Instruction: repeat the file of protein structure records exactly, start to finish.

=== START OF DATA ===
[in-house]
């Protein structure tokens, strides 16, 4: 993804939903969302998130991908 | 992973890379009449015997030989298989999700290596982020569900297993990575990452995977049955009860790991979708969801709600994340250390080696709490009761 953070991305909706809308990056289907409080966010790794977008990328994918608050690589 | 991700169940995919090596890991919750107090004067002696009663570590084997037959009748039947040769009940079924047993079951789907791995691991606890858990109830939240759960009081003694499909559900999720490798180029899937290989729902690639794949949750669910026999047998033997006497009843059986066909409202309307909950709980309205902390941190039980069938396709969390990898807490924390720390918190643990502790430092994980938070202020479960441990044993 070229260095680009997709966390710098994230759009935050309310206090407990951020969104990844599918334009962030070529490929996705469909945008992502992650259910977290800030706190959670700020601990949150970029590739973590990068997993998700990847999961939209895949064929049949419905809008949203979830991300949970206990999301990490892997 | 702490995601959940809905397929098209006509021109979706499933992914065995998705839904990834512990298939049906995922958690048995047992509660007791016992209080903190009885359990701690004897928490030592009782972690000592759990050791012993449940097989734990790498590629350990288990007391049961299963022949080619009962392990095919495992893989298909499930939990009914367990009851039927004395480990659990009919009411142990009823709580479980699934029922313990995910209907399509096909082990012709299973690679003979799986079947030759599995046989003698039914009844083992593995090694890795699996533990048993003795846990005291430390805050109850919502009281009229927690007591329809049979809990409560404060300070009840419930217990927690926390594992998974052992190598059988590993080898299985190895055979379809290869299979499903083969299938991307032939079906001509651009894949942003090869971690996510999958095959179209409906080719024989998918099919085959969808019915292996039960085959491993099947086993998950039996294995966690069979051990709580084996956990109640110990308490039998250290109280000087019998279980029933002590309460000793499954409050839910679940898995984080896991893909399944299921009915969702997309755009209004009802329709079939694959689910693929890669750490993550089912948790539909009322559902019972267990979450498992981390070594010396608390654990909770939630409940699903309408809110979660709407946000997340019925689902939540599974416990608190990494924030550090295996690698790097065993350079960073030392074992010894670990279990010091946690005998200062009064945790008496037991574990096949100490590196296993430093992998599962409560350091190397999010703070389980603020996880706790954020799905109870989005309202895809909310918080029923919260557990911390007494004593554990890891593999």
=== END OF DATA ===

[in-house]
């Protein structure tokens, strides 16, 4: 993804939903969302998130991908 | 992973890379009449015997030989298989999700290596982020569900297993990575990452995977049955009860790991979708969801709600994340250390080696709490009761 953070991305909706809308990056289907409080966010790794977008990328994918608050690589 | 991700169940995919090596890991919750107090004067002696009663570590084997037959009748039947040769009940079924047993079951789907791995691991606890858990109830939240759960009081003694499909559900999720490798180029899937290989729902690639794949949750669910026999047998033997006497009843059986066909409202309307909950709980309205902390941190039980069938396709969390990898807490924390720390918190643990502790430092994980938070202020479960441990044993 070229260095680009997709966390710098994230759009935050309310206090407990951020969104990844599918334009962030070529490929996705469909945008992502992650259910977290800030706190959670700020601990949150970029590739973590990068997993998700990847999961939209895949064929049949419905809008949203979830991300949970206990999301990490892997 | 702490995601959940809905397929098209006509021109979706499933992914065995998705839904990834512990298939049906995922958690048995047992509660007791016992209080903190009885359990701690004897928490030592009782972690000592759990050791012993449940097989734990790498590629350990288990007391049961299963022949080619009962392990095919495992893989298909499930939990009914367990009851039927004395480990659990009919009411142990009823709580479980699934029922313990995910209907399509096909082990012709299973690679003979799986079947030759599995046989003698039914009844083992593995090694890795699996533990048993003795846990005291430390805050109850919502009281009229927690007591329809049979809990409560404060300070009840419930217990927690926390594992998974052992190598059988590993080898299985190895055979379809290869299979499903083969299938991307032939079906001509651009894949942003090869971690996510999958095959179209409906080719024989998918099919085959969808019915292996039960085959491993099947086993998950039996294995966690069979051990709580084996956990109640110990308490039998250290109280000087019998279980029933002590309460000793499954409050839910679940898995984080896991893909399944299921009915969702997309755009209004009802329709079939694959689910693929890669750490993550089912948790539909009322559902019972267990979450498992981390070594010396608390654990909770939630409940699903309408809110979660709407946000997340019925689902939540599974416990608190990494924030550090295996690698790097065993350079960073030392074992010894670990279990010091946690005998200062009064945790008496037991574990096949100490590196296993430093992998599962409560350091190397999010703070389980603020996880706790954020799905109870989005309202895809909310918080029923919260557990911390007494004593554990890891593999």